1. Get together in your groups 2. Choose one of your (two) case studies 3. Segment the market in which your company operates (intuitively and on the basis of the segmentation criteria for consumer or business markets)


Target-Market Strategies

Aggregation Strategy

- Also known as mass-marketing strategy or undifferentiated-market strategy - A seller treats its total market as a single segment - This strategy may be appropriate for firms that are marketing an undifferentiated, staple product - In reality this strategy is relatively uncommon - The strength of a market aggregation strategy is cost minimization


Target-Market Strategies

Single-Segment Strategy

- Also known as single-segment strategy or concentration strategy - Involves selecting one segment from within the total market as the target market - One marketing-mix is developed to reach this single segment - A single-segment strategy enables a seller to penetrate one market in depth and to acquire a reputation as a specialist or an expert in this limited market - Niche marketing and niche markets - A single-segment strategy can often be initiated with limited resources - However, single-segment strategies can be risky


Target-Market Strategies

Multiple-Segment Strategy

- Two or more different groups of potential customers are identified as target markets - A separate marketing mix is developed to reach each targeted segment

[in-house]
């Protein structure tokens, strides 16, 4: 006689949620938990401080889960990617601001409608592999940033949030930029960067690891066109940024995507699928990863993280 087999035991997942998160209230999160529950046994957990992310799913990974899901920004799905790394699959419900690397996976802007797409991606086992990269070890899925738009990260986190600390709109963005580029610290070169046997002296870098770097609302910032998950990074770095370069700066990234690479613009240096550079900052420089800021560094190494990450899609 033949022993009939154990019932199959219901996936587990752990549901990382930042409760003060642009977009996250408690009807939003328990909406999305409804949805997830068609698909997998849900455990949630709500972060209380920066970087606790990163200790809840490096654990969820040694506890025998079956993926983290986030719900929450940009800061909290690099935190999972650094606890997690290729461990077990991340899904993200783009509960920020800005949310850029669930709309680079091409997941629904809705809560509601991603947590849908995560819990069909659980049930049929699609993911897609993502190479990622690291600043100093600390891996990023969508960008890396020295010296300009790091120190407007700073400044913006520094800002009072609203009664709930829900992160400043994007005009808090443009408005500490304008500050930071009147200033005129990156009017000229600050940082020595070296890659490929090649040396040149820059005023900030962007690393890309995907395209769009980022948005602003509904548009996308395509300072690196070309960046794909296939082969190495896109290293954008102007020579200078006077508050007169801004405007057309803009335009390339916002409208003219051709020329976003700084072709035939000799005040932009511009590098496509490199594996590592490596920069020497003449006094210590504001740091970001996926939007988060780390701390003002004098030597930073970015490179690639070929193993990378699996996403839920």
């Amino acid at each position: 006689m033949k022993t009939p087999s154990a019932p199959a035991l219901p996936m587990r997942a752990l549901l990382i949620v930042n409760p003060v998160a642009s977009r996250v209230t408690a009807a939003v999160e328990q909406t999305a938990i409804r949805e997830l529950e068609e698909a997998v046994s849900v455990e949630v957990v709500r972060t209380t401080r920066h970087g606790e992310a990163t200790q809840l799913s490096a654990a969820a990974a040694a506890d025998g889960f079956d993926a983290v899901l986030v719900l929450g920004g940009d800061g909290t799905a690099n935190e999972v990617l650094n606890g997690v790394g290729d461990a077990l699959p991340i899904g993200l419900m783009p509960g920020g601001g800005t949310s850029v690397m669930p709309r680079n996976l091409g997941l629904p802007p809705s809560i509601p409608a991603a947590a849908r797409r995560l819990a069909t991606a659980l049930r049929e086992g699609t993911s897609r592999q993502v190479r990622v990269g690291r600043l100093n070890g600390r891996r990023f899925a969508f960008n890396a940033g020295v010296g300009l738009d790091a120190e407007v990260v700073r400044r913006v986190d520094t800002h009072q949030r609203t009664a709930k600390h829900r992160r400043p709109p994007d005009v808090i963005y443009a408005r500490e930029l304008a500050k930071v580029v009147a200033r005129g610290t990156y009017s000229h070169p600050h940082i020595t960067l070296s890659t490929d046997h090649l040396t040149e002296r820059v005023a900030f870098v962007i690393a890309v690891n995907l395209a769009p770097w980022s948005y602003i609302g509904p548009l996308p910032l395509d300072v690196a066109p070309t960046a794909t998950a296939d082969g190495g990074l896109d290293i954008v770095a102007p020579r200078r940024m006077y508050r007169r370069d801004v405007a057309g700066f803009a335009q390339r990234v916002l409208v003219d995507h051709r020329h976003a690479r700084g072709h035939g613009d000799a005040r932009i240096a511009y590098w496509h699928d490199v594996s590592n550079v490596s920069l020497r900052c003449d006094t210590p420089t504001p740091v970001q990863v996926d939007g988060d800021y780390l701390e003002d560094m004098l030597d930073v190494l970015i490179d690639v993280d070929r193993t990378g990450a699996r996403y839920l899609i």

Target-Market Strategies

Guidelines in Selecting a Target Market


1. A target market should be compatible with the organization’s goals and image 2. The market opportunity represented by the target group has to be matched with the company’s resources 3. An organization should seek markets that will generate sufficient sales volume at a low enough cost to result in a profit that justifies the required investment 4. A company ordinarily should seek a market where competitors are few/or week



Having identified the potential market segments and selected one or more to target, the marketer must next decide what position to pursue A position is the way a firm’s product, brand, or organization is viewed relative to the competition by current and prospective customers



Steps in a positioning strategy: 1. Select the positioning concept a. A marketer needs to first determine what is important to the target market b. Perceptual maps locate brands, products or organizations relative to alternatives on dimensions reflecting certain attributes



A hypothetical perceptual map for jeans: